Opening Quotes: Capturing the Essence of a Book

I am a fan of novels that have an opening quote before the story starts. Usually the quote comes from other writers, poets, artists, or the ‘great thinkers’ from our past. The quote sits alone on a blank page, just a line or two generally. That’s all it takes to get the brain thinking, the imagination soaring. To me these quotes are like capturing a little glimpse of what inspires the writer, but more importantly, I love how they capture the essence of the book, in just a handful of words.

The first opening quote I read which stuck with me throughout the years, was one of the two used in Bret Easton Ellis’ Less Than Zero (one of the books that inspired me to start writing in my teens). The quote was simple:

‘There’s a feeling I get when I look to the West . . .’ Led Zeppelin.

Yes, it was easy to remember because it’s taken from a great song (Stairway to Heaven), but still that quote always stuck with me because I thought it really, nicely, captured the essence of Less Than Zero: a story about West Coast rich kids and the rather empty lives they were living. There’s something haunting about the quote, almost ominous, and because of that I’ve never forgotten it.

Because I am a fan of the opening quote, I have used them in all of my novels so far, and will keep using them in the books to come. The quotes I choose are based solely on their ability to capture the essence of my plot; to give my readers a quick taste of what’s to come. I find it a bit like tasting the wine before the waiter fills your whole glass.

The quote I used to open Aurora: Darwin was:

‘Life is like a game of cards. The hand that is dealt you represents determinism; the way you play it is free will . . .’ Jawaharlal Nehru (1889 – 1964)

Now, I’ll be honest, I didn’t know who Cover_hi res
Jawaharlal Nehru was before I stumbled upon his quote (click here if you’d like to know more about the first Prime Minister of India who emerged from the tutelage of Mahatma Gandhi), but when I did, I felt like it perfectly summed up the plot of Aurora: Darwin. Captain Saul Harris and Corporal Carrie Welles are thrown into a situation they don’t see coming – they are dealt a hand with which they have to respond. But they have a choice on how they deal with it. They have that free will to try and change the circumstances they are in – to make it out alive. And it is this free will that tests their strength of character, that will test whether they are up for the challenge. Oh, and I just really like the whole analogy with cards. The Aurora crew play cards a fair bit, so again the quote just fit like a glove.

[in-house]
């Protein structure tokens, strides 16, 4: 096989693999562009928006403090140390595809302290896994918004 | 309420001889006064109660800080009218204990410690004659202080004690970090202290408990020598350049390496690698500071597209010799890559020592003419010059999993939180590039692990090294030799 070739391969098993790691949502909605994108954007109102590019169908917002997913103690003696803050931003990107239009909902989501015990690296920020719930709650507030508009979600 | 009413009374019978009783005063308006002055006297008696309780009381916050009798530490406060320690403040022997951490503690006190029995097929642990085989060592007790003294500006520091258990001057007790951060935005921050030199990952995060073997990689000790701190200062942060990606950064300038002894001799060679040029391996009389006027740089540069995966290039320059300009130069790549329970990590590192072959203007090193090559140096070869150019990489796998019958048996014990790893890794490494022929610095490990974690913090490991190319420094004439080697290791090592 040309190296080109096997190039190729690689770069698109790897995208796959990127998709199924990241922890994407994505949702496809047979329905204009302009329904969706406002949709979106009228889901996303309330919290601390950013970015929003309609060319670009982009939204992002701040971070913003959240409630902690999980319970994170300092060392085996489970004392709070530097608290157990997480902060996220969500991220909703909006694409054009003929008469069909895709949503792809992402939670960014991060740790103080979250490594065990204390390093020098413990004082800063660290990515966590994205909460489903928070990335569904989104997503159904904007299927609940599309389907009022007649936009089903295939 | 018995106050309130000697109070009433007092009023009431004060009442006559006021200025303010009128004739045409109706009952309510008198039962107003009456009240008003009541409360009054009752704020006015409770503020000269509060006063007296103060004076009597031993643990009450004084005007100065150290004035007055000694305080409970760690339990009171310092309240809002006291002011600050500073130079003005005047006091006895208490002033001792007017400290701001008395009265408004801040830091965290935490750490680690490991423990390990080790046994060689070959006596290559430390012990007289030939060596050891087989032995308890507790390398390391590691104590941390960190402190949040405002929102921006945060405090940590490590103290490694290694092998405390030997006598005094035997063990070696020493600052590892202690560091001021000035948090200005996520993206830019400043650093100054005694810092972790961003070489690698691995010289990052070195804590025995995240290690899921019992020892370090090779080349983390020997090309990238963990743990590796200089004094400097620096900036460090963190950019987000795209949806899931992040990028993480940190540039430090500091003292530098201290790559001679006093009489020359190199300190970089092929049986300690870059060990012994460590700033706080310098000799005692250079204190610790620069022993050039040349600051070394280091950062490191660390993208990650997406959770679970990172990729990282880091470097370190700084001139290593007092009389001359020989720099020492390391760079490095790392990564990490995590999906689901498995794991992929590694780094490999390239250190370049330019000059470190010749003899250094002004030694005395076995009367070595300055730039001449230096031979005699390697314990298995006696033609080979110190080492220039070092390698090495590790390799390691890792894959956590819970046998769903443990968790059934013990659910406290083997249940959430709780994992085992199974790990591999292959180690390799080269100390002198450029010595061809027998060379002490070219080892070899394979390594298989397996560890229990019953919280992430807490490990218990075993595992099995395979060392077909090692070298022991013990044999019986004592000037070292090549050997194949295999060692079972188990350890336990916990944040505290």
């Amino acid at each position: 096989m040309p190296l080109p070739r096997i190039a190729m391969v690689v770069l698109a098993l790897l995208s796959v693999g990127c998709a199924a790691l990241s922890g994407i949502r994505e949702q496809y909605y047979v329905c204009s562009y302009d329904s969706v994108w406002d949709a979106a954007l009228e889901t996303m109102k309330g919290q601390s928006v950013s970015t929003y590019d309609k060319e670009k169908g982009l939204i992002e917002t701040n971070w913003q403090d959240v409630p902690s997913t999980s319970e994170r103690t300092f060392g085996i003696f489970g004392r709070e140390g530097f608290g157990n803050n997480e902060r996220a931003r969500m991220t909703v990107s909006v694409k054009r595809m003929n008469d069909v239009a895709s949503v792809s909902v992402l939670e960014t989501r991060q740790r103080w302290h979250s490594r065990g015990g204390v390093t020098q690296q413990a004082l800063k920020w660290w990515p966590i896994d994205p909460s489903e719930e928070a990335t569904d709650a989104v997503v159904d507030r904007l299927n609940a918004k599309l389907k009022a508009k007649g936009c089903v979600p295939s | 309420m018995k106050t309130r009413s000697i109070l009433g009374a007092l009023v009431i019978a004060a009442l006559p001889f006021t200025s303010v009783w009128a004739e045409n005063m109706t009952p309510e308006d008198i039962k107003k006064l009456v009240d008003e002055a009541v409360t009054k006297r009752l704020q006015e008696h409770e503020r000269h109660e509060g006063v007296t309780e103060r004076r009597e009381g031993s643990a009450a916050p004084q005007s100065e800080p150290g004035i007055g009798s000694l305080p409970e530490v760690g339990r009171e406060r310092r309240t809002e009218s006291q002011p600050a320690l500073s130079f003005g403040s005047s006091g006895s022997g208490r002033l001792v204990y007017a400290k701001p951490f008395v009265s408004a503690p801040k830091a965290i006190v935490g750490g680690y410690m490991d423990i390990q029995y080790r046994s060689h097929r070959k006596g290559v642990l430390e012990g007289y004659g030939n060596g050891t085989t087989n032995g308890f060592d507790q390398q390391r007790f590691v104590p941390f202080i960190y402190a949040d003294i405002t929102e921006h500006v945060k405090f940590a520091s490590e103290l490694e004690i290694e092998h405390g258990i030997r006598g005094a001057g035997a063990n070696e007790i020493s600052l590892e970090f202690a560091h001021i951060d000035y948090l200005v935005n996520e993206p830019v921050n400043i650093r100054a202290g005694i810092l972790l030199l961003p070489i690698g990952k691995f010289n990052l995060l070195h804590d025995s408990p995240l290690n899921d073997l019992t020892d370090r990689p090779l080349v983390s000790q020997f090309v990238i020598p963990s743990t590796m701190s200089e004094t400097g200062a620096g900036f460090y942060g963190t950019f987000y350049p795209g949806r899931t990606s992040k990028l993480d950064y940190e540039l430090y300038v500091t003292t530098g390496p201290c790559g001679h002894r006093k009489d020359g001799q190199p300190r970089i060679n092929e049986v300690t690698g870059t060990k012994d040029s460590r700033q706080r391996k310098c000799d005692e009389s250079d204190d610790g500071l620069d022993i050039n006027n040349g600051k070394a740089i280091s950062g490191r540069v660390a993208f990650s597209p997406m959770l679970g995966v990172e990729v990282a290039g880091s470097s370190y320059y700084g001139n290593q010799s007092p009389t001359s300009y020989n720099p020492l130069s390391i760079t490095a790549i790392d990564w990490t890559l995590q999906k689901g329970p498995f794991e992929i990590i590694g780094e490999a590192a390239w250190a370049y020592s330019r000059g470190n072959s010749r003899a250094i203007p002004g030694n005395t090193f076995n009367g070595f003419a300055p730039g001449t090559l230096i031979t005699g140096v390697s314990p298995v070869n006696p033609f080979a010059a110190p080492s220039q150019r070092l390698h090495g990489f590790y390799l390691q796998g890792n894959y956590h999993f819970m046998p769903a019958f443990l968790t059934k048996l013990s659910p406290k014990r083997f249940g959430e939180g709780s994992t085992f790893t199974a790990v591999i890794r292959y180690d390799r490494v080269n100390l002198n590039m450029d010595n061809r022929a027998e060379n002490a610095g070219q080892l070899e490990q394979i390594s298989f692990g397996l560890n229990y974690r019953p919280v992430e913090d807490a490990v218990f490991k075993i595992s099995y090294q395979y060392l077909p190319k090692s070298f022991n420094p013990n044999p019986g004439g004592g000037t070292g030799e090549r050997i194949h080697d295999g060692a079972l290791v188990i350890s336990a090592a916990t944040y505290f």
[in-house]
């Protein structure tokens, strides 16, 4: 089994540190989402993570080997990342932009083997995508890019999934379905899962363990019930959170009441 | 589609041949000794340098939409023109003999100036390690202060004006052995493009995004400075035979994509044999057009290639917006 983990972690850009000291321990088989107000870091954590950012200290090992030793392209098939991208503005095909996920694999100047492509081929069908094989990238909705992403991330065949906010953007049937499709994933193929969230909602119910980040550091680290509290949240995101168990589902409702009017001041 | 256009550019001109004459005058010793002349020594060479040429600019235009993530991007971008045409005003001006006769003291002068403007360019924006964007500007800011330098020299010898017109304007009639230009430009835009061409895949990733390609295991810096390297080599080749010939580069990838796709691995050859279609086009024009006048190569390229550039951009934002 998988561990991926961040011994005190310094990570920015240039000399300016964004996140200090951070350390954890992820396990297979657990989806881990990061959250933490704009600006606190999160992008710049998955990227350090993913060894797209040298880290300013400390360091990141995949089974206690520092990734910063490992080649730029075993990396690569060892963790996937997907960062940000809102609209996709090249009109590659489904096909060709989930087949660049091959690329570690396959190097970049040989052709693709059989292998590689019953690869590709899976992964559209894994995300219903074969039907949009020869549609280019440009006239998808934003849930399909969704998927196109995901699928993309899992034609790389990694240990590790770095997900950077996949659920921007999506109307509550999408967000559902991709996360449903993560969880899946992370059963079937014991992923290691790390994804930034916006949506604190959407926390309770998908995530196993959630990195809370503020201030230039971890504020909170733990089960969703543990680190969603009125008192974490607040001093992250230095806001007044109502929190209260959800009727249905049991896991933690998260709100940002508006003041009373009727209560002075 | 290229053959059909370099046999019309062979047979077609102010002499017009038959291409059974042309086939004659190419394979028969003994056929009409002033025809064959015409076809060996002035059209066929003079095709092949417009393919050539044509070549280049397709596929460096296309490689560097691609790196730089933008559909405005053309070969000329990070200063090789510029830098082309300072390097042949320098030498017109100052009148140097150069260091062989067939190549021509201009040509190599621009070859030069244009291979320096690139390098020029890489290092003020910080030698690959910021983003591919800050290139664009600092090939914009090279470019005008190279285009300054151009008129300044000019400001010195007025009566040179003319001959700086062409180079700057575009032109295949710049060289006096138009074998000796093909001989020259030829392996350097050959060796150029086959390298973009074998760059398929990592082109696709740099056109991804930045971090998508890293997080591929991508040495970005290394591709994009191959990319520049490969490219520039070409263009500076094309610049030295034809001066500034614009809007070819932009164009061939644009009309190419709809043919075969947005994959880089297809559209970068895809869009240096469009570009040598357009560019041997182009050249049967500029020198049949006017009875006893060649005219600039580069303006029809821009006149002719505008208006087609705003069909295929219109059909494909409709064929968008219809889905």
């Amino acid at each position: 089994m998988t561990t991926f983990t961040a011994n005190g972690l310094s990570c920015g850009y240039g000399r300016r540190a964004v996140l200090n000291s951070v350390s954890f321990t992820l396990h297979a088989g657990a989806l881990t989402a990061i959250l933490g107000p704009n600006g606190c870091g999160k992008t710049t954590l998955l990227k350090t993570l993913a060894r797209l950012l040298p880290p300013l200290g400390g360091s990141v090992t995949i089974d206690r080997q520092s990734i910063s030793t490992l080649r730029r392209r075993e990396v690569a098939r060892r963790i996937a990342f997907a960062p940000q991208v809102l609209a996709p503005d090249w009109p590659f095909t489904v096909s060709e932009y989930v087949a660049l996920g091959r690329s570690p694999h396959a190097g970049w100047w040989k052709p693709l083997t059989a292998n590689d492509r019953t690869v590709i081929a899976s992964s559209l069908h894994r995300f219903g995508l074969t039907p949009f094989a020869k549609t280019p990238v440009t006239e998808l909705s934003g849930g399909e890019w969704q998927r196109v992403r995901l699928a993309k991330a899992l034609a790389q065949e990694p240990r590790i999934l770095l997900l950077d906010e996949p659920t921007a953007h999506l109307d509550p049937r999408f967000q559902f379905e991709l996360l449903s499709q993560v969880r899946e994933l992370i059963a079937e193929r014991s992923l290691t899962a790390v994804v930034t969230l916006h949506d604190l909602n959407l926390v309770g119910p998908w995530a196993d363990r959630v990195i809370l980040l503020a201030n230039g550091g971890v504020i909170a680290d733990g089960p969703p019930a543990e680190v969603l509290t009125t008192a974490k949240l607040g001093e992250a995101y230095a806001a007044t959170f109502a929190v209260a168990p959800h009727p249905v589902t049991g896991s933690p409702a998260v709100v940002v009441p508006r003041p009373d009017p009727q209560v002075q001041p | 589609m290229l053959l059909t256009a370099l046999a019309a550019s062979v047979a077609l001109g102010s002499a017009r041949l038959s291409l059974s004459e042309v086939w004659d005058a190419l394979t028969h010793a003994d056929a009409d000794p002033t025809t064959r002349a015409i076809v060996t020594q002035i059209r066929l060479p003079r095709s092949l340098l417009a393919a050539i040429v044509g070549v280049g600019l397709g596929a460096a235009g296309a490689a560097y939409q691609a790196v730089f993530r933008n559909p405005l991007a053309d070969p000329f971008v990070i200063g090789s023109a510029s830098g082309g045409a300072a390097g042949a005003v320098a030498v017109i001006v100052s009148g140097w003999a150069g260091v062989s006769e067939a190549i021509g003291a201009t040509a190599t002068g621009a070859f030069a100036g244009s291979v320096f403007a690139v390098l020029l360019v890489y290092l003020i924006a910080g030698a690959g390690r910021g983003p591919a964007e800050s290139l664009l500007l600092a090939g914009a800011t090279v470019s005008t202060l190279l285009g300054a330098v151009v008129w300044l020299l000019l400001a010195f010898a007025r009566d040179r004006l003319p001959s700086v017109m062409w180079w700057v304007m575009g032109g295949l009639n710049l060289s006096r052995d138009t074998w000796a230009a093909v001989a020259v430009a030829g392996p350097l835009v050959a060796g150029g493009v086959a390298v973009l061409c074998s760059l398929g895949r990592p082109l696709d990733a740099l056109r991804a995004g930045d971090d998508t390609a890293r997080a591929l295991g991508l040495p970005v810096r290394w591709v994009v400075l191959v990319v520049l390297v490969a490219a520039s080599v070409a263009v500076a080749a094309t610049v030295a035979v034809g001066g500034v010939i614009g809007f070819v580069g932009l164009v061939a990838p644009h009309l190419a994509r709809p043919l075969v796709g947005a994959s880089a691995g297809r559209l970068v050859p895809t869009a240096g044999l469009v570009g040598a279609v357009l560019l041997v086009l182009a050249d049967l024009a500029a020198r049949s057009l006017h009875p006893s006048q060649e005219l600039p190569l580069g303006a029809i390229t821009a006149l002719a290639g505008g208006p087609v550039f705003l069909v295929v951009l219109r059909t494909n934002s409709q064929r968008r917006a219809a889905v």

When it came to Aurora: Pegasus, I chose the following quote, again with the aim of trying to capture the essence of the story:

‘We are still masters of our fate. We are still captains of our souls . . .’  Winston Churchill (1874 – 1965).

APNow, of course I knew who Winston Churchill was, but if you don’t, then click here to find out more about Britain’s Prime Minister during WWII). This
quote, to me, not only captures the essence of Pegasus in that the Carrie, Harris and the Aurora team are faced with another situation they must find their way out of, but it also ties nicely with and follows on naturally from the Darwin quote. Yes, the team have found themselves in another situation and yes it is up to them to get out of it. Bad luck may have come their way again, but they are indeed still masters of their own fate. How they play this situation is, again, free will. I also like the part ‘We are still captains of our souls’, which relates rather directly to Saul Harris and his role as captain of the Aurora, but also that he is in control of his soul. It acts as a vague reference to the dreams Harris has been having and his struggle to understand what they mean. Just like Carrie, Harris must become the master of his fate, and he must learn to captain his soul – something which he is fighting rather stubbornly against.

So, that leads me to book 3 in the series, Aurora: Meridian, which is due out on 11 September. This is, in a way, the first sneak peek at what’s in store for readers. The opening quote I have chosen for this book is:

‘What lies behind us and what lies before us are tiny matters compared to what lies within us . . .’  Ralph Waldo Emerson (1803—1882).

aurora-meridian-DEV03Now without giving too much away, readers will know that both Harris and Carrie have been through a lot over their past two missions. Pegasus left Carrie in a dark place and left Harris struggling to control all that was going on around him. Meridian sees Carrie setting herself up for a dangerous challenge ahead, and sees Harris beginning to question his sanity and his family’s past. Meridian poses an internal journey for them both. Carrie is on a journey of discovering what really matters to her, and Harris is on a journey of discovering who he really is. Will they reach their destination in this book? All will be revealed on Thursday 11 September when Aurora: Meridian becomes available worldwide in both ebook and print formats.

I know, I know, I’m such a tease!





About Amanda Bridgeman

Author of the science fiction space opera series, AURORA, Amanda Bridgeman studied film & television/creative writing at Murdoch University (BA Communication Studies) and has been published by Pan Macmillan. Aurora:Meridian was a finalist for Best Science Fiction Novel (Aurealis).